Summary: HP’s Windows-based Slate is declared dead just days after it turns out that Courier too is history; Vista 7 is said to be replaceable by WebOS, which HP has just acquired
HP does not like Vista 7. How do we know? HP is said to be dumping it, only to have it replaced by GNU/Linux or other form factors. TechCrunch reported a few months ago that HP had already been testing GNU/Linux on the Slate (although not in official demos). The following two items seem to confirm the news:
i. iPad Killer Killed (they ‘forget’ or left out GNU/Linux)
Hate the iPad because it’s by Apple, and therefore nothing but fashion-driven tech with no real reason to live? Furious because you couldn’t open it up, swap out the processor, upgrade the memory, install Ubuntu and force the iPod to convert everything to Ogg Vorbis as the default?
Hewlett-Packard has killed off its much ballyhooed Windows 7 tablet computer, says a source who’s been briefed on the matter.
The device was first unveiled by Microsoft CEO Steve Ballmer at CES 2010 in January and was supposed to hit the market in mid 2010. But our source tells us that HP is not satisfied with Windows 7 as a tablet operating system and has terminated the project (something CrunchGear mentioned months ago).
The latest news is a big blow to Microsoft and it comes amid powwow that Courier's death had generated just before the weekend. Microsoft’s list of dead products is growing rapidly and adding insult to injury, it might be Free software — not proprietary software — which is going to replace Windows.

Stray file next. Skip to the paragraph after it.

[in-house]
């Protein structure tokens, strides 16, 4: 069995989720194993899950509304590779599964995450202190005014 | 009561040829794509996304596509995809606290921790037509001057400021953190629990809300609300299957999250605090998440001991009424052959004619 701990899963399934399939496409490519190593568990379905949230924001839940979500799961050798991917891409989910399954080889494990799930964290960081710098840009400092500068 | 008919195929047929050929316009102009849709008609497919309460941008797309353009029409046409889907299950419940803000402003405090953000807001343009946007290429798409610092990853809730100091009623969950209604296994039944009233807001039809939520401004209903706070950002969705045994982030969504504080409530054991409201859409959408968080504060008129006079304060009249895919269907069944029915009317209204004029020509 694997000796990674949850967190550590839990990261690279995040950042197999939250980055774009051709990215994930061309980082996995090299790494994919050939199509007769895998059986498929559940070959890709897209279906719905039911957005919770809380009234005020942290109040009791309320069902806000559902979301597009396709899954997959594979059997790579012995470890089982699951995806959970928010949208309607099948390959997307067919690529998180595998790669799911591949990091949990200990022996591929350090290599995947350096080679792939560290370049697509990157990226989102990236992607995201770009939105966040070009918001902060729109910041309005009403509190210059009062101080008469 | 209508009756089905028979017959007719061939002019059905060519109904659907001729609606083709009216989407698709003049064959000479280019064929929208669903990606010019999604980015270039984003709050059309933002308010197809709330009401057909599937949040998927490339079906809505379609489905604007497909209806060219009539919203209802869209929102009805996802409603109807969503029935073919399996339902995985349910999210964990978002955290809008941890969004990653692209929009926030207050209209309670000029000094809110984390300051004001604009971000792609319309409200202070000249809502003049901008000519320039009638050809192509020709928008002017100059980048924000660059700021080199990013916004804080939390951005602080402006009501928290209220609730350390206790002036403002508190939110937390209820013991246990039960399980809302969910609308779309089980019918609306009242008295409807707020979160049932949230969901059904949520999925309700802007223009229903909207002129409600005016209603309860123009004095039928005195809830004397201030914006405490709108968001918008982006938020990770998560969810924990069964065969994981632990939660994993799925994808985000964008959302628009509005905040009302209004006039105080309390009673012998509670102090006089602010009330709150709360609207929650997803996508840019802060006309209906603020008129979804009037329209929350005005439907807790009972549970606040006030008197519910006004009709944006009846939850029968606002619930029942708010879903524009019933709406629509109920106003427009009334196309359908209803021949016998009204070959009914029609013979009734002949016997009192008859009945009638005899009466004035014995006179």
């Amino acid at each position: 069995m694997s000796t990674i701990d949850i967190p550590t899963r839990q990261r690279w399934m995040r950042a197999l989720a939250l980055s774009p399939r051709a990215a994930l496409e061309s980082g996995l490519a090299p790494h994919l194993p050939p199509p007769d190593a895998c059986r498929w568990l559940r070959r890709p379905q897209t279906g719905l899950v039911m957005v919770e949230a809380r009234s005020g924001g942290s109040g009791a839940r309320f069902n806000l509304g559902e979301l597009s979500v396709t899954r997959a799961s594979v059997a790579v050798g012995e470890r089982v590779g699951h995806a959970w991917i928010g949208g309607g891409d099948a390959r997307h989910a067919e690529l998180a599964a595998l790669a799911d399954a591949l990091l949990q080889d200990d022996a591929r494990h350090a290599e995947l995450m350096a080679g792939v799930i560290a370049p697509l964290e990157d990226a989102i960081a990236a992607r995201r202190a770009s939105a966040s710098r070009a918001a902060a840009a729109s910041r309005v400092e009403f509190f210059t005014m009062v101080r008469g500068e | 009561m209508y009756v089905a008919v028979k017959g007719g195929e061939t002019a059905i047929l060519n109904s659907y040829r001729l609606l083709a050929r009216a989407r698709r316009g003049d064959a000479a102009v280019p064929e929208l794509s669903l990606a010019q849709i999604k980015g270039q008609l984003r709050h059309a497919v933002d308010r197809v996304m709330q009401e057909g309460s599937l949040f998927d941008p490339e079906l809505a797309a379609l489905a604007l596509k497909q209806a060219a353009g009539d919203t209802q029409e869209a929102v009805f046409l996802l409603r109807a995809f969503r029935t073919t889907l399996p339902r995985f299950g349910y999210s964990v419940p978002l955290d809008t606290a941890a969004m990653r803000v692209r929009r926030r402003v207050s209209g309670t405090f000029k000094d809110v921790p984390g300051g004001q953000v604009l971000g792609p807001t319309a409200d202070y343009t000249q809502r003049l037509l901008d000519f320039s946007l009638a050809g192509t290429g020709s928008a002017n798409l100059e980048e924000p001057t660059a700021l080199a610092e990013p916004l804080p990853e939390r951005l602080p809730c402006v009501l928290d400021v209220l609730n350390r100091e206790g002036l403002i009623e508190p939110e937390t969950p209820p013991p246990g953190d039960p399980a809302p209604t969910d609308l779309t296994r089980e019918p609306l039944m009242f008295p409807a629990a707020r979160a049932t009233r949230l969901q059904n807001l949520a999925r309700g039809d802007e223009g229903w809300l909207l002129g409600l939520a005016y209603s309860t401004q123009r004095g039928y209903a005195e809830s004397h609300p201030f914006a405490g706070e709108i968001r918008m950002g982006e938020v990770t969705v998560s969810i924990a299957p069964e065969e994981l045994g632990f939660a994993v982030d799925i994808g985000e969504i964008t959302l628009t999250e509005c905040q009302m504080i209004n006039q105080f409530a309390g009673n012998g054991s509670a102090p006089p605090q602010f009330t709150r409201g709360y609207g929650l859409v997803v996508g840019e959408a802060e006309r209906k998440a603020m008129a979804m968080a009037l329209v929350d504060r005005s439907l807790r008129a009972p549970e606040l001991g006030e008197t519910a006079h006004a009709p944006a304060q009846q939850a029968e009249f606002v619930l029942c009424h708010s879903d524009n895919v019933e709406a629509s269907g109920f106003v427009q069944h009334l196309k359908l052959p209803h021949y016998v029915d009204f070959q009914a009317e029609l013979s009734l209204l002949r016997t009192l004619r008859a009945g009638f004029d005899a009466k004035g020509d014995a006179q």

Here is another possible explanation of what HP is doing with “Slate”.
The latest buzz doing rounds on the popular gadget blogs is that, both Microsoft’s surreal “Courier” as well as HP “Slate” are dead. While Microsoft has just provided a hint towards what they call as “they may not be interested” for the development of “Courier” right now. But shockingly, most of the blogosphere is fueling stories about HP Slate being dead already. That too without any evident reasons !
Incidentally, LinuxDevices.com says that “HP tips its ARM netbook hand” (Vista 7 does not run on ARM architecture).
HP’s ARM-powered Android netbook has surfaced on the company’s U.S. website, suggesting it may be headed for a North American release. Branded as the “Compaq AirLife 100,” the netbook includes a 1GHz Qualcomm Snapdragon processor, 512MB of RAM and 16MB of flash storage, a 10.1-inch display, and GPS capabilities, the company says.
Information on HP’s Compaq AirLife 100 — like Lenovo’s Skylight, one of the only 1GHz ARM-based netbooks to have been announced by a major vendor — was leaked in February by Engadget Espanol and The Inquirer. The former website claimed the device is headed for the U.K. on the O2 Network (Telefonica Europe), and the latter said it’s headed for Telefonia in Spain.
Our proposal/open letter to Palm is no longer applicable because HP just bought it very shortly afterwards. Hans from LXer writes: “I’ve been preaching desktop-Windows and Intel x86 are not suited for tablets, smartbooks and smartphones for some months now. I’ve even called the JooJoo, WePad and Slate ‘the Epic Fail of the decade’. Would I qualify as a TechAnalyst now?”
This change in form factors is indeed challenging the status of the so-called ‘desktop’ and it’s a huge opportunity for GNU/Linux growth. Microsoft is left out because it has no attractive offerings in this area (neither in hardware nor software form). █